Can I Use Swiss Cheese Instead of Provolone? (Solved!)

Swiss cheese can replace provolone in most recipes due to similar melting qualities, texture, and color. While Swiss has a nuttier flavor and provolone is milder, both work well in hot and cold dishes. Swiss cheese is also more budget-friendly and easier to slice, making it a versatile alternative.

Is Swiss Cheese a Good Substitute for Provolone?

If you don’t have any provolone to hand, perhaps you have wondered if you can use Swiss cheese instead.

Or maybe provolone is too expensive, and you are looking for a cheaper alternative.

Well, you will be pleased to know that Swiss cheese works equally well in both hot and cold dishes.

However, there are bound to be some specific differences, so let’s have a look.

They are both pretty much the same color, yellow, light orange, or pale brown, so your recipes are certainly going to look the same as usual. 

Most importantly, does Swiss cheese taste the same as provolone?

The flavor of either cheese will depend on how long it has been aged.

However, provolone typically has a mild, sweet taste, almost buttery, with a hint of sharpness.

Swiss cheese has a nutty flavor and is stronger than provolone.

Just how intense the taste is will be determined by the size of the holes in the Swiss cheese.

I know that sounds ridiculous, but the holes are caused by bacteria.

So, the longer the bacteria work on the cheese, causing a stronger taste, the bigger the hole!

In general, the flavor of your recipe will be similar, whether you use Swiss cheese or provolone, providing you use a relatively young version of either one.

And, of course, both varieties have a smoked version if that is your preference.  

What is the Difference in Texture Between Swiss Cheese and Provolone?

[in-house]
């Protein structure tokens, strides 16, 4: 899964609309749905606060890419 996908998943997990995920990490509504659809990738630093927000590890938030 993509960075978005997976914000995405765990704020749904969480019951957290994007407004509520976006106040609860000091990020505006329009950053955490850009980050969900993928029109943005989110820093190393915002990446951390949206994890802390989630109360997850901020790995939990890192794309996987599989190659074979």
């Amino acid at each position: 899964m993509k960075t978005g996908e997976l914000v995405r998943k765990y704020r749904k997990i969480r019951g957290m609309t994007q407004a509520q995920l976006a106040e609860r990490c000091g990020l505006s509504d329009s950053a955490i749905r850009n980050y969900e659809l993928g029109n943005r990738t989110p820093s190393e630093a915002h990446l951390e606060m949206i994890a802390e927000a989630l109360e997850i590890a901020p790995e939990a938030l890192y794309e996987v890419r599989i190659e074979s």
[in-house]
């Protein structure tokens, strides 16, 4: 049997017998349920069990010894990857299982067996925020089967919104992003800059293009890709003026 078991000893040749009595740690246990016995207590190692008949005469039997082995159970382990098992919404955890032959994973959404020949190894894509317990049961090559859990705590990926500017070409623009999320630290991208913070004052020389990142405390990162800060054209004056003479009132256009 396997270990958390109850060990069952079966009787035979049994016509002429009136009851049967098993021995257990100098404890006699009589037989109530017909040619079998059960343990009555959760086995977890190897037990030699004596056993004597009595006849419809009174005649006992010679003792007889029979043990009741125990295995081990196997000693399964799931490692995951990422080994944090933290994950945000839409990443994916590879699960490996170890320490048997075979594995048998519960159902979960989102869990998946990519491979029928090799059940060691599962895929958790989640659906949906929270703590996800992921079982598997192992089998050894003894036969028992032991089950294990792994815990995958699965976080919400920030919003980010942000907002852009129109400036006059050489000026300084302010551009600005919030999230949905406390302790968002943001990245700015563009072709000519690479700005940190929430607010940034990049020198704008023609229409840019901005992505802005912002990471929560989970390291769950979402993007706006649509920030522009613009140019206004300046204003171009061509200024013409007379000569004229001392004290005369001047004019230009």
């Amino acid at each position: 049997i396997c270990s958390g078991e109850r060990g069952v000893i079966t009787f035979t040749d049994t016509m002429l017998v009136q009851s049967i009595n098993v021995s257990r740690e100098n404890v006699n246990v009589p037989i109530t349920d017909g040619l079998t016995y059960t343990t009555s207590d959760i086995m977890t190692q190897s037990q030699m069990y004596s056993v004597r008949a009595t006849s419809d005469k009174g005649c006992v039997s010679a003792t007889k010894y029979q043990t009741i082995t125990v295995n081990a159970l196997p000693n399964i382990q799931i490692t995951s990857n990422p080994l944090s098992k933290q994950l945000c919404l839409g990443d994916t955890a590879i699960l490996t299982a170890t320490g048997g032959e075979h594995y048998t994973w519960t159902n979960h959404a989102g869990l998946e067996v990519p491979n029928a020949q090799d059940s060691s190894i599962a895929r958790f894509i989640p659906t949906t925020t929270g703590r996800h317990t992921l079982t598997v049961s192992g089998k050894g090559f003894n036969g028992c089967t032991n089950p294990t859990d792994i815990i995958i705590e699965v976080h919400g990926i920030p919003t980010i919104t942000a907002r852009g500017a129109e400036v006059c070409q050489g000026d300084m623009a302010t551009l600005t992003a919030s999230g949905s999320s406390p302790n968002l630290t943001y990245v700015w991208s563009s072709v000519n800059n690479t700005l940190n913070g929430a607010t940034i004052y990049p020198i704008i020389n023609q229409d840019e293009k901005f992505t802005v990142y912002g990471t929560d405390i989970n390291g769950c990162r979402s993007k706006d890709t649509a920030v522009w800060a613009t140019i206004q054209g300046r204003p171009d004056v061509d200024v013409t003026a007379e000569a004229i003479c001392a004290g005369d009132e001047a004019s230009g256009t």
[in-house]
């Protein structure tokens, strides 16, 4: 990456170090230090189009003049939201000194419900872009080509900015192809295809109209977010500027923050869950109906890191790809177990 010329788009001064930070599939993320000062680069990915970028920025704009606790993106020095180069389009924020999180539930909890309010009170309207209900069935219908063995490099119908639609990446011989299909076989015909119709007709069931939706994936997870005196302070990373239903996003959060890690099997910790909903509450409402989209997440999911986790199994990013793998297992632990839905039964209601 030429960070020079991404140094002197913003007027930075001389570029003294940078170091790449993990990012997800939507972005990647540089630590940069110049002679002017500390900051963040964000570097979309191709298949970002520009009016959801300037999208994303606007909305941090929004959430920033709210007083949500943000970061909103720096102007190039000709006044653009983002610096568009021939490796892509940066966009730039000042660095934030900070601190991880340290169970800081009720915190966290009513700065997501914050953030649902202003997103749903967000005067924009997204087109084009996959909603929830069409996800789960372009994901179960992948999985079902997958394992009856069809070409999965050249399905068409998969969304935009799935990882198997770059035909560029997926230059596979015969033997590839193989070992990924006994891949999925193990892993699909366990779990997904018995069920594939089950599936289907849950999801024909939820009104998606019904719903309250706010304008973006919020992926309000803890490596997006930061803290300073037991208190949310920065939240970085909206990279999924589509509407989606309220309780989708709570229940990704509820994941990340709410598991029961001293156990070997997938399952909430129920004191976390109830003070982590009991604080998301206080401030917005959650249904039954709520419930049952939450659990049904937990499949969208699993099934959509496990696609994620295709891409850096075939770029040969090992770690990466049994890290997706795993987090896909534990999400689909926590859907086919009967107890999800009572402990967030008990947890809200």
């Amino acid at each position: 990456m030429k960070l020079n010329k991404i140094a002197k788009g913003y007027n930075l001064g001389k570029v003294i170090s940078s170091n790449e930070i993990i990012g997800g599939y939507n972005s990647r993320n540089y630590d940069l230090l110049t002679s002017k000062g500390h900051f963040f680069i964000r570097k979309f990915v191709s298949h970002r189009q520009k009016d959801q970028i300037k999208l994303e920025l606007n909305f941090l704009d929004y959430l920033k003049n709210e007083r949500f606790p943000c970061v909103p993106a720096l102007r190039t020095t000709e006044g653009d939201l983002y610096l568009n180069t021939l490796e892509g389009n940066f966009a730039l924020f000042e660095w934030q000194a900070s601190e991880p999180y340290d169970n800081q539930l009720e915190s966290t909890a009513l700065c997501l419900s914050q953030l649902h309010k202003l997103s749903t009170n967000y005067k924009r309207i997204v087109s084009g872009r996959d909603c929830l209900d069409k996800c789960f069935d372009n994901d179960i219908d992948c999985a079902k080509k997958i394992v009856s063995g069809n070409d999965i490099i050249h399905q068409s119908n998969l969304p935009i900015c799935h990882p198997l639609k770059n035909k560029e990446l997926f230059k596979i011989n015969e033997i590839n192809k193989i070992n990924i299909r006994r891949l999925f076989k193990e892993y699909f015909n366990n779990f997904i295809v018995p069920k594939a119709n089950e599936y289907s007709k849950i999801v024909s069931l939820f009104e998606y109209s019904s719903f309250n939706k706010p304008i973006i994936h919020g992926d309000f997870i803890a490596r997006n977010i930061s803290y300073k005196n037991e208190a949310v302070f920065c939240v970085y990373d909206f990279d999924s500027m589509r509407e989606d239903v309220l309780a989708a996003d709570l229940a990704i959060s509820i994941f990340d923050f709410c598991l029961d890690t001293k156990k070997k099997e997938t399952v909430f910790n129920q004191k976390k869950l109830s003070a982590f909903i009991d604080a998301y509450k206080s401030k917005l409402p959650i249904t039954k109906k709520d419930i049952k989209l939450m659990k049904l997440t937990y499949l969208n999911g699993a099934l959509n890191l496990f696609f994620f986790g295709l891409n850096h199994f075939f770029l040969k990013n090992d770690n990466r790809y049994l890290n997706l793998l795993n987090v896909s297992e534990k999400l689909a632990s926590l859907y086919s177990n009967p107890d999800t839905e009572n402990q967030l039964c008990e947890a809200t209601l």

There is quite a difference in texture between Swiss cheese and provolone, and this could affect which one you choose for your recipe. 

Swiss cheese is described as semi-hard, whereas provolone falls in the category of semi-soft.

Provolone has a high moisture content, and this is what makes it softer and harder to slice.

So, if you were planning on using provolone for sandwiches or a cheese board, you would need to chill it first before slicing.

Whereas Swiss cheese, having a harder texture, slices easily, even at room temperature. 

However, if you want to fold your cheese to create an attractive look to your dish, then provolone is the better choice; it is quite pliable.

If you try and fold Swiss cheese, it will undoubtedly break in half.

They both melt easily but with a stringy texture, similar to mozzarella, as opposed to becoming creamy.

Neither Swiss cheese nor provolone is ideal for sauces, they will not melt evenly to the point where they could be stirred.

Provolone Taste Test

Final Thoughts

Swiss cheese and provolone possess similar qualities that make them interchangeable in recipes.

Provolone has a somewhat sweeter, milder taste and Swiss cheese is nuttier in flavor.

They both melt easily but are not suitable for making creamy sauces.

Swiss cheese is harder in texture and can be sliced easily, whereas provolone is softer but can be folded if necessary.

Whichever you choose, I am sure you will enjoy it!

If you are interested in how other recipes can be adapted, have a look at my article on using provolone in Chicken Parmesan instead of mozzarella.

How does the idea of using Swiss cheese as a substitute for provolone in recipes encourage you to think about the role of cheese flavors?

Let us know in the comments below!

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